Got it, we need to spend time working on the software but once again that isn’t a reason to ignore your responsibility to have documentation.  

Bill:Hey, how did Jim set that up?   

George: I don’t know Jim quit last week, he won the lotto!


Customer collaboration over contract negotiation

I love collaboration and I love to know what my customers expectation is. This is something that we have to do in the DoD.
Responding to change over following a plan

We have to respond to change and the plan should be altered accordingly but as they say lack of planning on your part does not constitute an emergency for me. 

That is, while there is value in the items on
the right, we value the items on the left more.

Kent Beck
Mike Beedle
Arie van Bennekum
Alistair Cockburn
Ward Cunningham
Martin Fowler
James Grenning
Jim Highsmith
Andrew Hunt
Ron Jeffries
Jon Kern
Brian Marick
Robert C. Martin
Steve Mellor
Ken Schwaber
Jeff Sutherland
Dave Thomas

We have seen agile in action long enough to know that we need to temper our desire to be religious.  In other words, the Agile Manifesto is not the bible and it doesn’t fit all situations holistically.  If you think it does and you try to act on it and apply this concept as if it were a “catch all” and you are working in the DoD, you will be frustrated.   Agile concepts need to be woven into the fabric of our work in small pieces.   While we value being able to get the job done efficiently we recognize that rules, process and people are in play and that we must figure out for our team individually what Agile means.   I am in favor of an “agile like” approach but I am not in favor of throwing out practically hundreds of years of engineering because developers aren’t patient.  

Read on.. next post I am going to talk to the principles relative to the DoD.

http://agilemanifesto.org/principles.html

Principles behind the Agile Manifesto

We follow these principles:Our highest priority is to satisfy the customer
through early and continuous delivery
of valuable software.

Welcome changing requirements, even late in
development. Agile processes harness change for
the customer’s competitive advantage.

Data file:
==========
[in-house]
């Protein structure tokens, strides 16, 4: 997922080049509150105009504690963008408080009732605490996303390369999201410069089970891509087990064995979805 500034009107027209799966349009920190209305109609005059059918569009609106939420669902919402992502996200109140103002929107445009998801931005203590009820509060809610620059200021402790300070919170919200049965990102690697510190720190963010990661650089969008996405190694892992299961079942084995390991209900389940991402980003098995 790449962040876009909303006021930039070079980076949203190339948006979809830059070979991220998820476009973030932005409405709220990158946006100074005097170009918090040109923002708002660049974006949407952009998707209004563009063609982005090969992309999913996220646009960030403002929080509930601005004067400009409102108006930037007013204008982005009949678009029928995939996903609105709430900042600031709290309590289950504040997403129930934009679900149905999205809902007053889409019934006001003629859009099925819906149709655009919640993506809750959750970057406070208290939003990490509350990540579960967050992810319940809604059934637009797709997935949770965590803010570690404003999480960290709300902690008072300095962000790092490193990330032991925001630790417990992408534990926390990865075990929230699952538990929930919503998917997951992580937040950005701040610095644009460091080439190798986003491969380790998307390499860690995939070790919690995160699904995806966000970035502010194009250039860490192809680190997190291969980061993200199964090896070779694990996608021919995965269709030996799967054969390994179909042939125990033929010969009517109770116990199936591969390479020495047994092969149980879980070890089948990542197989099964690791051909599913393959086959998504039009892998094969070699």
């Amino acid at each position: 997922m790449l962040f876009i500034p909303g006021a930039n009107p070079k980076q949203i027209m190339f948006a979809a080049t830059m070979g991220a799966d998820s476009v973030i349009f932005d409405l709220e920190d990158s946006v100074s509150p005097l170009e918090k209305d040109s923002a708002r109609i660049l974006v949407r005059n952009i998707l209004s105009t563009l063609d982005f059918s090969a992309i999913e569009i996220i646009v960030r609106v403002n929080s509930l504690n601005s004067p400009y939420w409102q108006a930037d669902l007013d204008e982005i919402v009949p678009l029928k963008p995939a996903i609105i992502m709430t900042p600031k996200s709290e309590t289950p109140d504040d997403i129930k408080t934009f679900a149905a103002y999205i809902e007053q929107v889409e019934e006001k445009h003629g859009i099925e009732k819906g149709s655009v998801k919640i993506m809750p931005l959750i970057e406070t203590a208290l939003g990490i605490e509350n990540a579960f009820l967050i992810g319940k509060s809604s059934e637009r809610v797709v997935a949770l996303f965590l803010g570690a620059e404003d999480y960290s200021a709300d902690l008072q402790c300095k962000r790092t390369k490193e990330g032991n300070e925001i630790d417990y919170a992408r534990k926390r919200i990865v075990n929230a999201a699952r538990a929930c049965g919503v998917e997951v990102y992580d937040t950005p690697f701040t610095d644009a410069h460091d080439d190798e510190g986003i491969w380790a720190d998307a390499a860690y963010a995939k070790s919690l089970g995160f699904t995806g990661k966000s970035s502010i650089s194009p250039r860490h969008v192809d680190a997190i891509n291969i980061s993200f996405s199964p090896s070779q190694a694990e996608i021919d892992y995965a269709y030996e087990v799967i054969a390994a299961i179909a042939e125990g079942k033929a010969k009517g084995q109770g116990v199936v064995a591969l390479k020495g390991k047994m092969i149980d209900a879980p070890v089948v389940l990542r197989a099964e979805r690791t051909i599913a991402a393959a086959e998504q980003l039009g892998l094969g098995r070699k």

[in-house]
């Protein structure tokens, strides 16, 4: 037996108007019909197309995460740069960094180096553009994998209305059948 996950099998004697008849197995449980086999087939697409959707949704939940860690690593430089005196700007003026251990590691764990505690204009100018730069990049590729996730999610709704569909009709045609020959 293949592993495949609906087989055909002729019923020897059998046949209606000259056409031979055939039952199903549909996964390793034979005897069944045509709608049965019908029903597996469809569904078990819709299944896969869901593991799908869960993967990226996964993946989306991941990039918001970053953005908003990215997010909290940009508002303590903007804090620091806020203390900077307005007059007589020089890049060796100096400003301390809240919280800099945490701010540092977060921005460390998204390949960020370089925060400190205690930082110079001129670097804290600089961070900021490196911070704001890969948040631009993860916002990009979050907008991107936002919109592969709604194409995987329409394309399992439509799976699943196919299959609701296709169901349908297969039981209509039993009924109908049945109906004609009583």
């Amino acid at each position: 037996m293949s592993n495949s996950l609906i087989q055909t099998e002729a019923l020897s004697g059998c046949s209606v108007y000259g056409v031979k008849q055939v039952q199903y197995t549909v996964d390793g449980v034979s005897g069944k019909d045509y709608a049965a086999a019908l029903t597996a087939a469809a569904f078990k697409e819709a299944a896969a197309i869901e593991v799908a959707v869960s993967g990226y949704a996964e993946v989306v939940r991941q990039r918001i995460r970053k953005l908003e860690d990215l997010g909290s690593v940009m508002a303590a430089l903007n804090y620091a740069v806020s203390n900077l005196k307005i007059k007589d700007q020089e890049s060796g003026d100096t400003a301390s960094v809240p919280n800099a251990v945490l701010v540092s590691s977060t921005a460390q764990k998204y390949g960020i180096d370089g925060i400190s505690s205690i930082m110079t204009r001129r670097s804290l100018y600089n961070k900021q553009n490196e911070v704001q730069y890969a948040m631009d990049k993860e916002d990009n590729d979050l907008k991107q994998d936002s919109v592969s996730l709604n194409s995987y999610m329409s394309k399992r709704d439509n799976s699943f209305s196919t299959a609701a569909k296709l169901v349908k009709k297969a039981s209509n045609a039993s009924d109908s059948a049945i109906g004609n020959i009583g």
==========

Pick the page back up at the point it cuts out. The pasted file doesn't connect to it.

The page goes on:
Deliver working software frequently, from a
couple of weeks to a couple of months, with a
preference to the shorter timescale.

Business people and developers must work
together daily throughout the project.

Build projects around motivated individuals.
Give them the environment and support they need,
and trust them to get the job done.

The most efficient and effective method of
conveying information to and within a development
team is face-to-face conversation.

Working software is the primary measure of progress.

Agile processes promote sustainable development.
The sponsors, developers, and users should be able
to maintain a constant pace indefinitely.

Continuous attention to technical excellence
and good design enhances agility.

Simplicity–the art of maximizing the amount
of work not done–is essential.

The best architectures, requirements, and designs
emerge from self-organizing teams.

At regular intervals, the team reflects on how
to become more effective, then tunes and adjusts
its behavior accordingly.


Business is personal.   I have written about this before but I find everyday that people don’t realize business is personal.    You can say I am wrong but it doesn’t matter the facts are simple.

busi·ness

(http://dictionary.reference.com/browse/business)
[biz-nis]  Show IPA
noun

1. an occupation, profession, or trade: His business is poultry farming.
2. the purchase and sale of goods in an attempt to make a profit.
3. a person, partnership, or corporation engaged in commerce,manufacturing, or a service; profit-seeking enterprise or concern.
4. volume of trade; patronage: Most of the store’s business comes from local families.
5.a building or site where commercial work is carried on, as a factory, store, or office; place of work: His business is on thecorner of Broadway and Elm Street.

 

Politicians and businessmen alike say “we care” as they want to convey that for some reason they do.   What would be the purpose of caring if there wasn’t a message to convey that they care about something related to you?    It is personal because it is about people.   If business wasn’t personal then it wouldn’t matter that children making clothing in China in sweat shops is wrong.  It is personal.  If it weren’t personal then it the BP disaster wouldn’t matter.   I am not writing about good business or bad business, good choices or bad choices, I am saying all that doesn’t matter, it is personal.  What you do as a business person will have an effect on others.   It will change their lives even if you are simply selling a small screw.   That small screw could fit in someones glasses or it could be something even more important.   What matters is that we as business people don’t say “It’s just business” because we have a responsibility to understand that business has cause and effect, the relationship of what you do as a business person to what the result is for someone as a customer must not be overlooked.    I think some of us put blinders on and we think we can do and say anything we want.  The media rewards some of this kind of behavior with shows like Hell’s Kitchen, we could name a others of course.   Just because they are defacing American morality doesn’t mean that we should allow this entertainment practice to seep into our daily routine.   Sure as long as business has existed there have been bad people doing bad things, shame on them and they will have to face their demons or maybe they have already  but that is no excuse for us.